Over six working days on Carrie Bow Caye, Michael Studivan and Amanda Alker conducted eighteen SCUBA dives, fourteen of which were to 130ft. During those dives, we collected 45 samples from the tagged shallow colonies, and 45 samples from additional mesophotic coral colonies along the walls between 100-125ft. As per Smithsonian regulations, we were diving using air as a breathing gas and following profiles within no-decompression limits. At 130ft, that allows eight minutes of time, which severely constricts the workload and number of samples able to be collected. In this regard, the team was extremely successful in finding and sampling the target number of corals.
By balancing the number of samples between shallow and mesophotic zones across all three sites, a comparison of population structure and analysis of gene expression across depths is possible. As we begin to process these samples, these data generated from this project will be used to compare genetic connectivity and gene expression across the Gulf of Mexico and Caribbean for Michael's dissertation research. Additionally, this will be the first study examining basal gene expression profiles of shallow corals through time in the Caribbean.
Check out all of the photos from the trip on our lab Flickr. While the photos speak for themselves and provide a better picture of the the structure of the Belizean barrier reef system, it is necessary to provide some closing thoughts as we prepare for our travels back home. These sites are typical of some mesophotic reef habitats in the Caribbean, where the shallow reef crest falls off in a vertical wall. Light levels at even 100ft are greatly diminished, causing relatively low coral growth compared to shallower reefs. Most colonies below 100ft were much smaller than their shallow conspecifics and were found in plating and encrusting morphologies rather than the usual mounding growth form. However, we noticed a diverse array of coral color morphotypes, some of which (red fluorescent, see photo slideshow above) are suspected to benefit from nitrogen fixation and light absorption at different wavelengths, due to bacterial symbionts.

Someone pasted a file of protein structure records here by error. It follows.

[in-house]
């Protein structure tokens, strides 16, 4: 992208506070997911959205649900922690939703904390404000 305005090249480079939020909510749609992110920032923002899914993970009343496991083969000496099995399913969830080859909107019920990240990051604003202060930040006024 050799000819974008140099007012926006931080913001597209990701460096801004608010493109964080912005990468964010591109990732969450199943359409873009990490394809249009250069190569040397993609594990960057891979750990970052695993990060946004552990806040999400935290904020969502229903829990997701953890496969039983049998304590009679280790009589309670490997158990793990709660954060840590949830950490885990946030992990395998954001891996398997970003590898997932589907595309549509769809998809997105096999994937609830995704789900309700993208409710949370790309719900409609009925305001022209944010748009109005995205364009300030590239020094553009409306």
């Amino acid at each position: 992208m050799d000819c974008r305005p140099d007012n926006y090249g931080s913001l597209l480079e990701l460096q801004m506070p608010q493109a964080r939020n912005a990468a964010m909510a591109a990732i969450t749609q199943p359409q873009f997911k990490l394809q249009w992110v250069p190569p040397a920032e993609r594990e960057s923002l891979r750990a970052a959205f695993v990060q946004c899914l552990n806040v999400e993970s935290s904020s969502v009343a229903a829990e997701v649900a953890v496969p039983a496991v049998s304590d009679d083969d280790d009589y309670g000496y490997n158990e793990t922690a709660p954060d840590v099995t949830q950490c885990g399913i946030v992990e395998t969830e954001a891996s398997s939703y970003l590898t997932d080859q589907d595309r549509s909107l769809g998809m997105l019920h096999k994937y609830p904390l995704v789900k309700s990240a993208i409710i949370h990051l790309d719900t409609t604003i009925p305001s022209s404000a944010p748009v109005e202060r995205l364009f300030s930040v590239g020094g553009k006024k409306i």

Signs of human disturbance were also common on some of the reefs, namely overfishing and macroalgal overgrowth. We saw few if any large fish, including predators and herbivorous reef fish. There were some larger invertebrates including some commercially-important species such as spiny lobster and slipper lobster. Most of the larger critters were spotted at dusk, when the reef really comes alive.
We are extremely fortunate to have been able to revisit these sites and continue a monitoring project over the past two years. Perhaps future research will bring us back to Carrie Bow, which is truly a research island in paradise!